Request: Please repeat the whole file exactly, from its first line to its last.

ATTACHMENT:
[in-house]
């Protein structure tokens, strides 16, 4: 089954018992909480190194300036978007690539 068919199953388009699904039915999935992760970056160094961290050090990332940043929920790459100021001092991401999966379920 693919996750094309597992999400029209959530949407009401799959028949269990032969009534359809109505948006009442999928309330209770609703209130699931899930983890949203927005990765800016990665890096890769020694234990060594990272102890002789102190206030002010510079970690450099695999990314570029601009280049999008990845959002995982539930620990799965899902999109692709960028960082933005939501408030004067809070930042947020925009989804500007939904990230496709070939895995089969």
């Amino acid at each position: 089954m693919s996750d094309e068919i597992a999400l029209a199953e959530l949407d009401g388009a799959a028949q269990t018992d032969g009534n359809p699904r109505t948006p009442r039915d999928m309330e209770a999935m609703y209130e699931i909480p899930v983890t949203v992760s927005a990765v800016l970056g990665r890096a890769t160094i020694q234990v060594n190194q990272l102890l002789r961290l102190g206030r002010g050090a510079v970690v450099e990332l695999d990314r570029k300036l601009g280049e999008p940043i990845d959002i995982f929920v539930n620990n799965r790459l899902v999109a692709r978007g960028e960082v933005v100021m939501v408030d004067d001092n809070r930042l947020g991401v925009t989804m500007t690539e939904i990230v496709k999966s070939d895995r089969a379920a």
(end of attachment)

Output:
[in-house]
């Protein structure tokens, strides 16, 4: 089954018992909480190194300036978007690539 068919199953388009699904039915999935992760970056160094961290050090990332940043929920790459100021001092991401999966379920 693919996750094309597992999400029209959530949407009401799959028949269990032969009534359809109505948006009442999928309330209770609703209130699931899930983890949203927005990765800016990665890096890769020694234990060594990272102890002789102190206030002010510079970690450099695999990314570029601009280049999008990845959002995982539930620990799965899902999109692709960028960082933005939501408030004067809070930042947020925009989804500007939904990230496709070939895995089969």
């Amino acid at each position: 089954m693919s996750d094309e068919i597992a999400l029209a199953e959530l949407d009401g388009a799959a028949q269990t018992d032969g009534n359809p699904r109505t948006p009442r039915d999928m309330e209770a999935m609703y209130e699931i909480p899930v983890t949203v992760s927005a990765v800016l970056g990665r890096a890769t160094i020694q234990v060594n190194q990272l102890l002789r961290l102190g206030r002010g050090a510079v970690v450099e990332l695999d990314r570029k300036l601009g280049e999008p940043i990845d959002i995982f929920v539930n620990n799965r790459l899902v999109a692709r978007g960028e960082v933005v100021m939501v408030d004067d001092n809070r930042l947020g991401v925009t989804m500007t690539e939904i990230v496709k999966s070939d895995r089969a379920a």